In Sri Lanka he considers In The Peradeniya Gardens the political-historical legacy of the British empire’s


                                            “flawed hegemony

sustained by profit and a few good intentions”


and how the strict, imperial geometry of the gardens mirrors the discipline of young couples obeying the rules of betrothal - as his daughter does, too. Yet the original rigour of the gardens now includes a degree of anarchy, in a country still coming to terms with its colonial past, a traumatic civil war, and its aftermath:


“the giant Java fig tree, its branches

propped, the sprawling system of its roots exposed,

had risen up in chaos from its central lawn.”


The final line of Cooke’s title poem refers admiringly to the Work Horses who


“go unfussed about their business”


There is a facility to the rhythm and cadence of his poetry that may lure the reader into a belief that its meaning and message are accessible at first glance. In fact, Cooke’s poems invariably repay re-reading, to appreciate what resonates beneath. The poems strike particular chords with this reviewer, because of Cooke’s age and 1960s references, background, and the clarity, cadence, and unfussy craftsmanship of his work. But these poems of childhood, family, emigration and relocation are not confined within any geographic or demographic boundary; they reach out across the generations.  Greg Freeman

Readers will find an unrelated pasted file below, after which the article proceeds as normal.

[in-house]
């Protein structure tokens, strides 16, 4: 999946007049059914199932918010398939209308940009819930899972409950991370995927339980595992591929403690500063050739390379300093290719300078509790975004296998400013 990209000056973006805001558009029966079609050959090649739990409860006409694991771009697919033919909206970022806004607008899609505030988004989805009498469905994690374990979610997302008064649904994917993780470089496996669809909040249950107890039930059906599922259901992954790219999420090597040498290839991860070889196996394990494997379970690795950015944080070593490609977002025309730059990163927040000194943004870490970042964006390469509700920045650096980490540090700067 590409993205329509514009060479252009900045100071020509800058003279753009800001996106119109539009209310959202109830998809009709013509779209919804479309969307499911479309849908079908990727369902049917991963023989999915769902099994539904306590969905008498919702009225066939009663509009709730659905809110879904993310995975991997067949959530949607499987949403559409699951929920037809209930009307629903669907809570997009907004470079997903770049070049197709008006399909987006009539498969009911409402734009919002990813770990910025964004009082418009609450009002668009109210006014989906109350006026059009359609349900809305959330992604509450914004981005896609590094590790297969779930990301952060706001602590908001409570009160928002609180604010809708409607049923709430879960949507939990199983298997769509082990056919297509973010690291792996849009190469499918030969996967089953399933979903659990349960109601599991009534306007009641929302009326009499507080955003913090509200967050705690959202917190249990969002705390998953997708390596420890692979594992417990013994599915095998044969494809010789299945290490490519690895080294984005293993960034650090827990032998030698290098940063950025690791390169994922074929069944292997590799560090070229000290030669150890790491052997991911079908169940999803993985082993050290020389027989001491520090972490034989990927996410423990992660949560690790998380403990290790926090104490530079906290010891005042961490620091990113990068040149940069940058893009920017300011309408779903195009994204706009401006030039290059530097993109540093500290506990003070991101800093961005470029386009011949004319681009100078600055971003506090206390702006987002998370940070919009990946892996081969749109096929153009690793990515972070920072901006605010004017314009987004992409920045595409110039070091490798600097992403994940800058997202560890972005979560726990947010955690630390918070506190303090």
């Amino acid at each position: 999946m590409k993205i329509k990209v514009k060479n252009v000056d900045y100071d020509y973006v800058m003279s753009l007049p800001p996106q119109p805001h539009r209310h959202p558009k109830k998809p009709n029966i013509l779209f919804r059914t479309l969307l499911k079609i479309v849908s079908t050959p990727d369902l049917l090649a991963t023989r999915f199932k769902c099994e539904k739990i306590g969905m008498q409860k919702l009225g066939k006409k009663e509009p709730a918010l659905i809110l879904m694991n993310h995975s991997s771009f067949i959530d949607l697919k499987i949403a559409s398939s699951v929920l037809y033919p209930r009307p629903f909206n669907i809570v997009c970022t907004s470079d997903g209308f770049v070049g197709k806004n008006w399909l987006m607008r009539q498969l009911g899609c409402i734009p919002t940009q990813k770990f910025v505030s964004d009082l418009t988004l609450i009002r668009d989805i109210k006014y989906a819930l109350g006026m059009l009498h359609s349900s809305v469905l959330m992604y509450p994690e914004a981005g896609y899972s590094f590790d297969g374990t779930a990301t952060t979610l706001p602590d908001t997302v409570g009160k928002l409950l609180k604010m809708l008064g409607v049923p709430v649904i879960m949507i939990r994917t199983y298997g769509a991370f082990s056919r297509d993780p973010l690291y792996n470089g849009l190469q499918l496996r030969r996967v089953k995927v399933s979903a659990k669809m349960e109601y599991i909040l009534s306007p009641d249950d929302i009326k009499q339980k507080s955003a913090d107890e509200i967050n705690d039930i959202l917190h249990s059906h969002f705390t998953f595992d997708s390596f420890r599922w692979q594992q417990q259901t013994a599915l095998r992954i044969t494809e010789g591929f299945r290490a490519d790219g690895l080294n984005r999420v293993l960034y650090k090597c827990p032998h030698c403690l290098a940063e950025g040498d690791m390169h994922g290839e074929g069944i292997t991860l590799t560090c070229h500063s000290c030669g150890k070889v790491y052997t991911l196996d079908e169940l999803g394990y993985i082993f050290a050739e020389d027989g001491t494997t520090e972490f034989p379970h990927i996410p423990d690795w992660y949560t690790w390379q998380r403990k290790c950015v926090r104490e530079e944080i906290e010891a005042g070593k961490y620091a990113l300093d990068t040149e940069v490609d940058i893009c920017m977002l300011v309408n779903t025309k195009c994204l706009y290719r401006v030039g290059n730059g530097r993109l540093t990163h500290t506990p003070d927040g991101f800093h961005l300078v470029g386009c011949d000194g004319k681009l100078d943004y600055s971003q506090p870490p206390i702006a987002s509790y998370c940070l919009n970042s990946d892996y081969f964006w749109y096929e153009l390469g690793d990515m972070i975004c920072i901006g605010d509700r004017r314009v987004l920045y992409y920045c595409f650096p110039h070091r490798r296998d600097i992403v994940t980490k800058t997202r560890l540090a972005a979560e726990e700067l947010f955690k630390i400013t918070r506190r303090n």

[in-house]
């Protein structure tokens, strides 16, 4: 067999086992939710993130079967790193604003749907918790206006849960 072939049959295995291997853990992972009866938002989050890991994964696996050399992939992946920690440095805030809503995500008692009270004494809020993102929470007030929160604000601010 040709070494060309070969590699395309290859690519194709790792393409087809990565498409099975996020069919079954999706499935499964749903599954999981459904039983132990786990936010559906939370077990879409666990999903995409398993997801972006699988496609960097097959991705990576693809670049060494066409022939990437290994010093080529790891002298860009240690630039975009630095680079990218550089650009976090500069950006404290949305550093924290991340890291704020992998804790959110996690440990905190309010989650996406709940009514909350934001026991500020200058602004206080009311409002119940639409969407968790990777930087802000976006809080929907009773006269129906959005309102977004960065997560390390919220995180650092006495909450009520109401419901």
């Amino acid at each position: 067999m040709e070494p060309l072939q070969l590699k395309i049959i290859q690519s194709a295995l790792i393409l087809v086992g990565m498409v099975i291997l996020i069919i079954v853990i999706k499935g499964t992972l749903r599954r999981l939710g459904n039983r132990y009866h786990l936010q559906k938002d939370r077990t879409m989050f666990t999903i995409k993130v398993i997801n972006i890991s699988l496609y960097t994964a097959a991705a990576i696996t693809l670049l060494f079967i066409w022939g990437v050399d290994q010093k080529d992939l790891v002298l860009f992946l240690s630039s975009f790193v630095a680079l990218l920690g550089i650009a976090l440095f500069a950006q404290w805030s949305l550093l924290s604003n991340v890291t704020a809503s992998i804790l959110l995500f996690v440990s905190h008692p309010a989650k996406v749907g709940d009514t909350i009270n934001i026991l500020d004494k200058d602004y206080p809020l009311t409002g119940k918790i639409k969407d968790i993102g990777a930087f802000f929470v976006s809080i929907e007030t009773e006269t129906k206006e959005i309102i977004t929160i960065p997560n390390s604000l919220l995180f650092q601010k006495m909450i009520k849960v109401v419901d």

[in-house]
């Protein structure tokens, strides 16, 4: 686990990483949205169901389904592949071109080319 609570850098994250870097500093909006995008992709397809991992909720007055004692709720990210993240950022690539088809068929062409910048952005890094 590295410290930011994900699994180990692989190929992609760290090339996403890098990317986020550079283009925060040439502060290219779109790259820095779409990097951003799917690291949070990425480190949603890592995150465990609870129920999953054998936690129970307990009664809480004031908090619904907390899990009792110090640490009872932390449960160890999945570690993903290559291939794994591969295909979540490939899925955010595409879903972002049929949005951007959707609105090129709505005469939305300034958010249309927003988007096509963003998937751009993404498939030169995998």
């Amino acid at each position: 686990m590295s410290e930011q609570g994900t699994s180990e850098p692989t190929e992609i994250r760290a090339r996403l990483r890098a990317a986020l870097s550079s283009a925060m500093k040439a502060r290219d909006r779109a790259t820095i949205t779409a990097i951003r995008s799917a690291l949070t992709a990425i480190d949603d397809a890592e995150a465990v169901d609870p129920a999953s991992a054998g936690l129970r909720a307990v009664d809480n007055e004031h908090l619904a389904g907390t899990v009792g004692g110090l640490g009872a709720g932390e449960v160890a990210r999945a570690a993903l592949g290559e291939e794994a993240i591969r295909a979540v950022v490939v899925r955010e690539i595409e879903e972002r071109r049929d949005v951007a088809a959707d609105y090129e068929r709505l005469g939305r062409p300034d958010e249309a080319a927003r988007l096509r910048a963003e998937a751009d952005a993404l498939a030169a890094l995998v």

David Cooke, Work Horses, Ward Wood Publishing, £8.99 pp











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Dave Morgan

Mon 5th Nov 2012 08:53

As you say Greg, familiar themes, a ready identification, and a style of autobioographical poetic story telling we of a certain age are comfortable with. Amazing how a phrase or sentence carries a whole page or chapter of meaning.

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Greg Freeman

Thu 1st Nov 2012 23:10

Cheers, Steve. An added interest for me was coming across several poems in the collection that David has tried out in the past on the Write Out Loud blogs.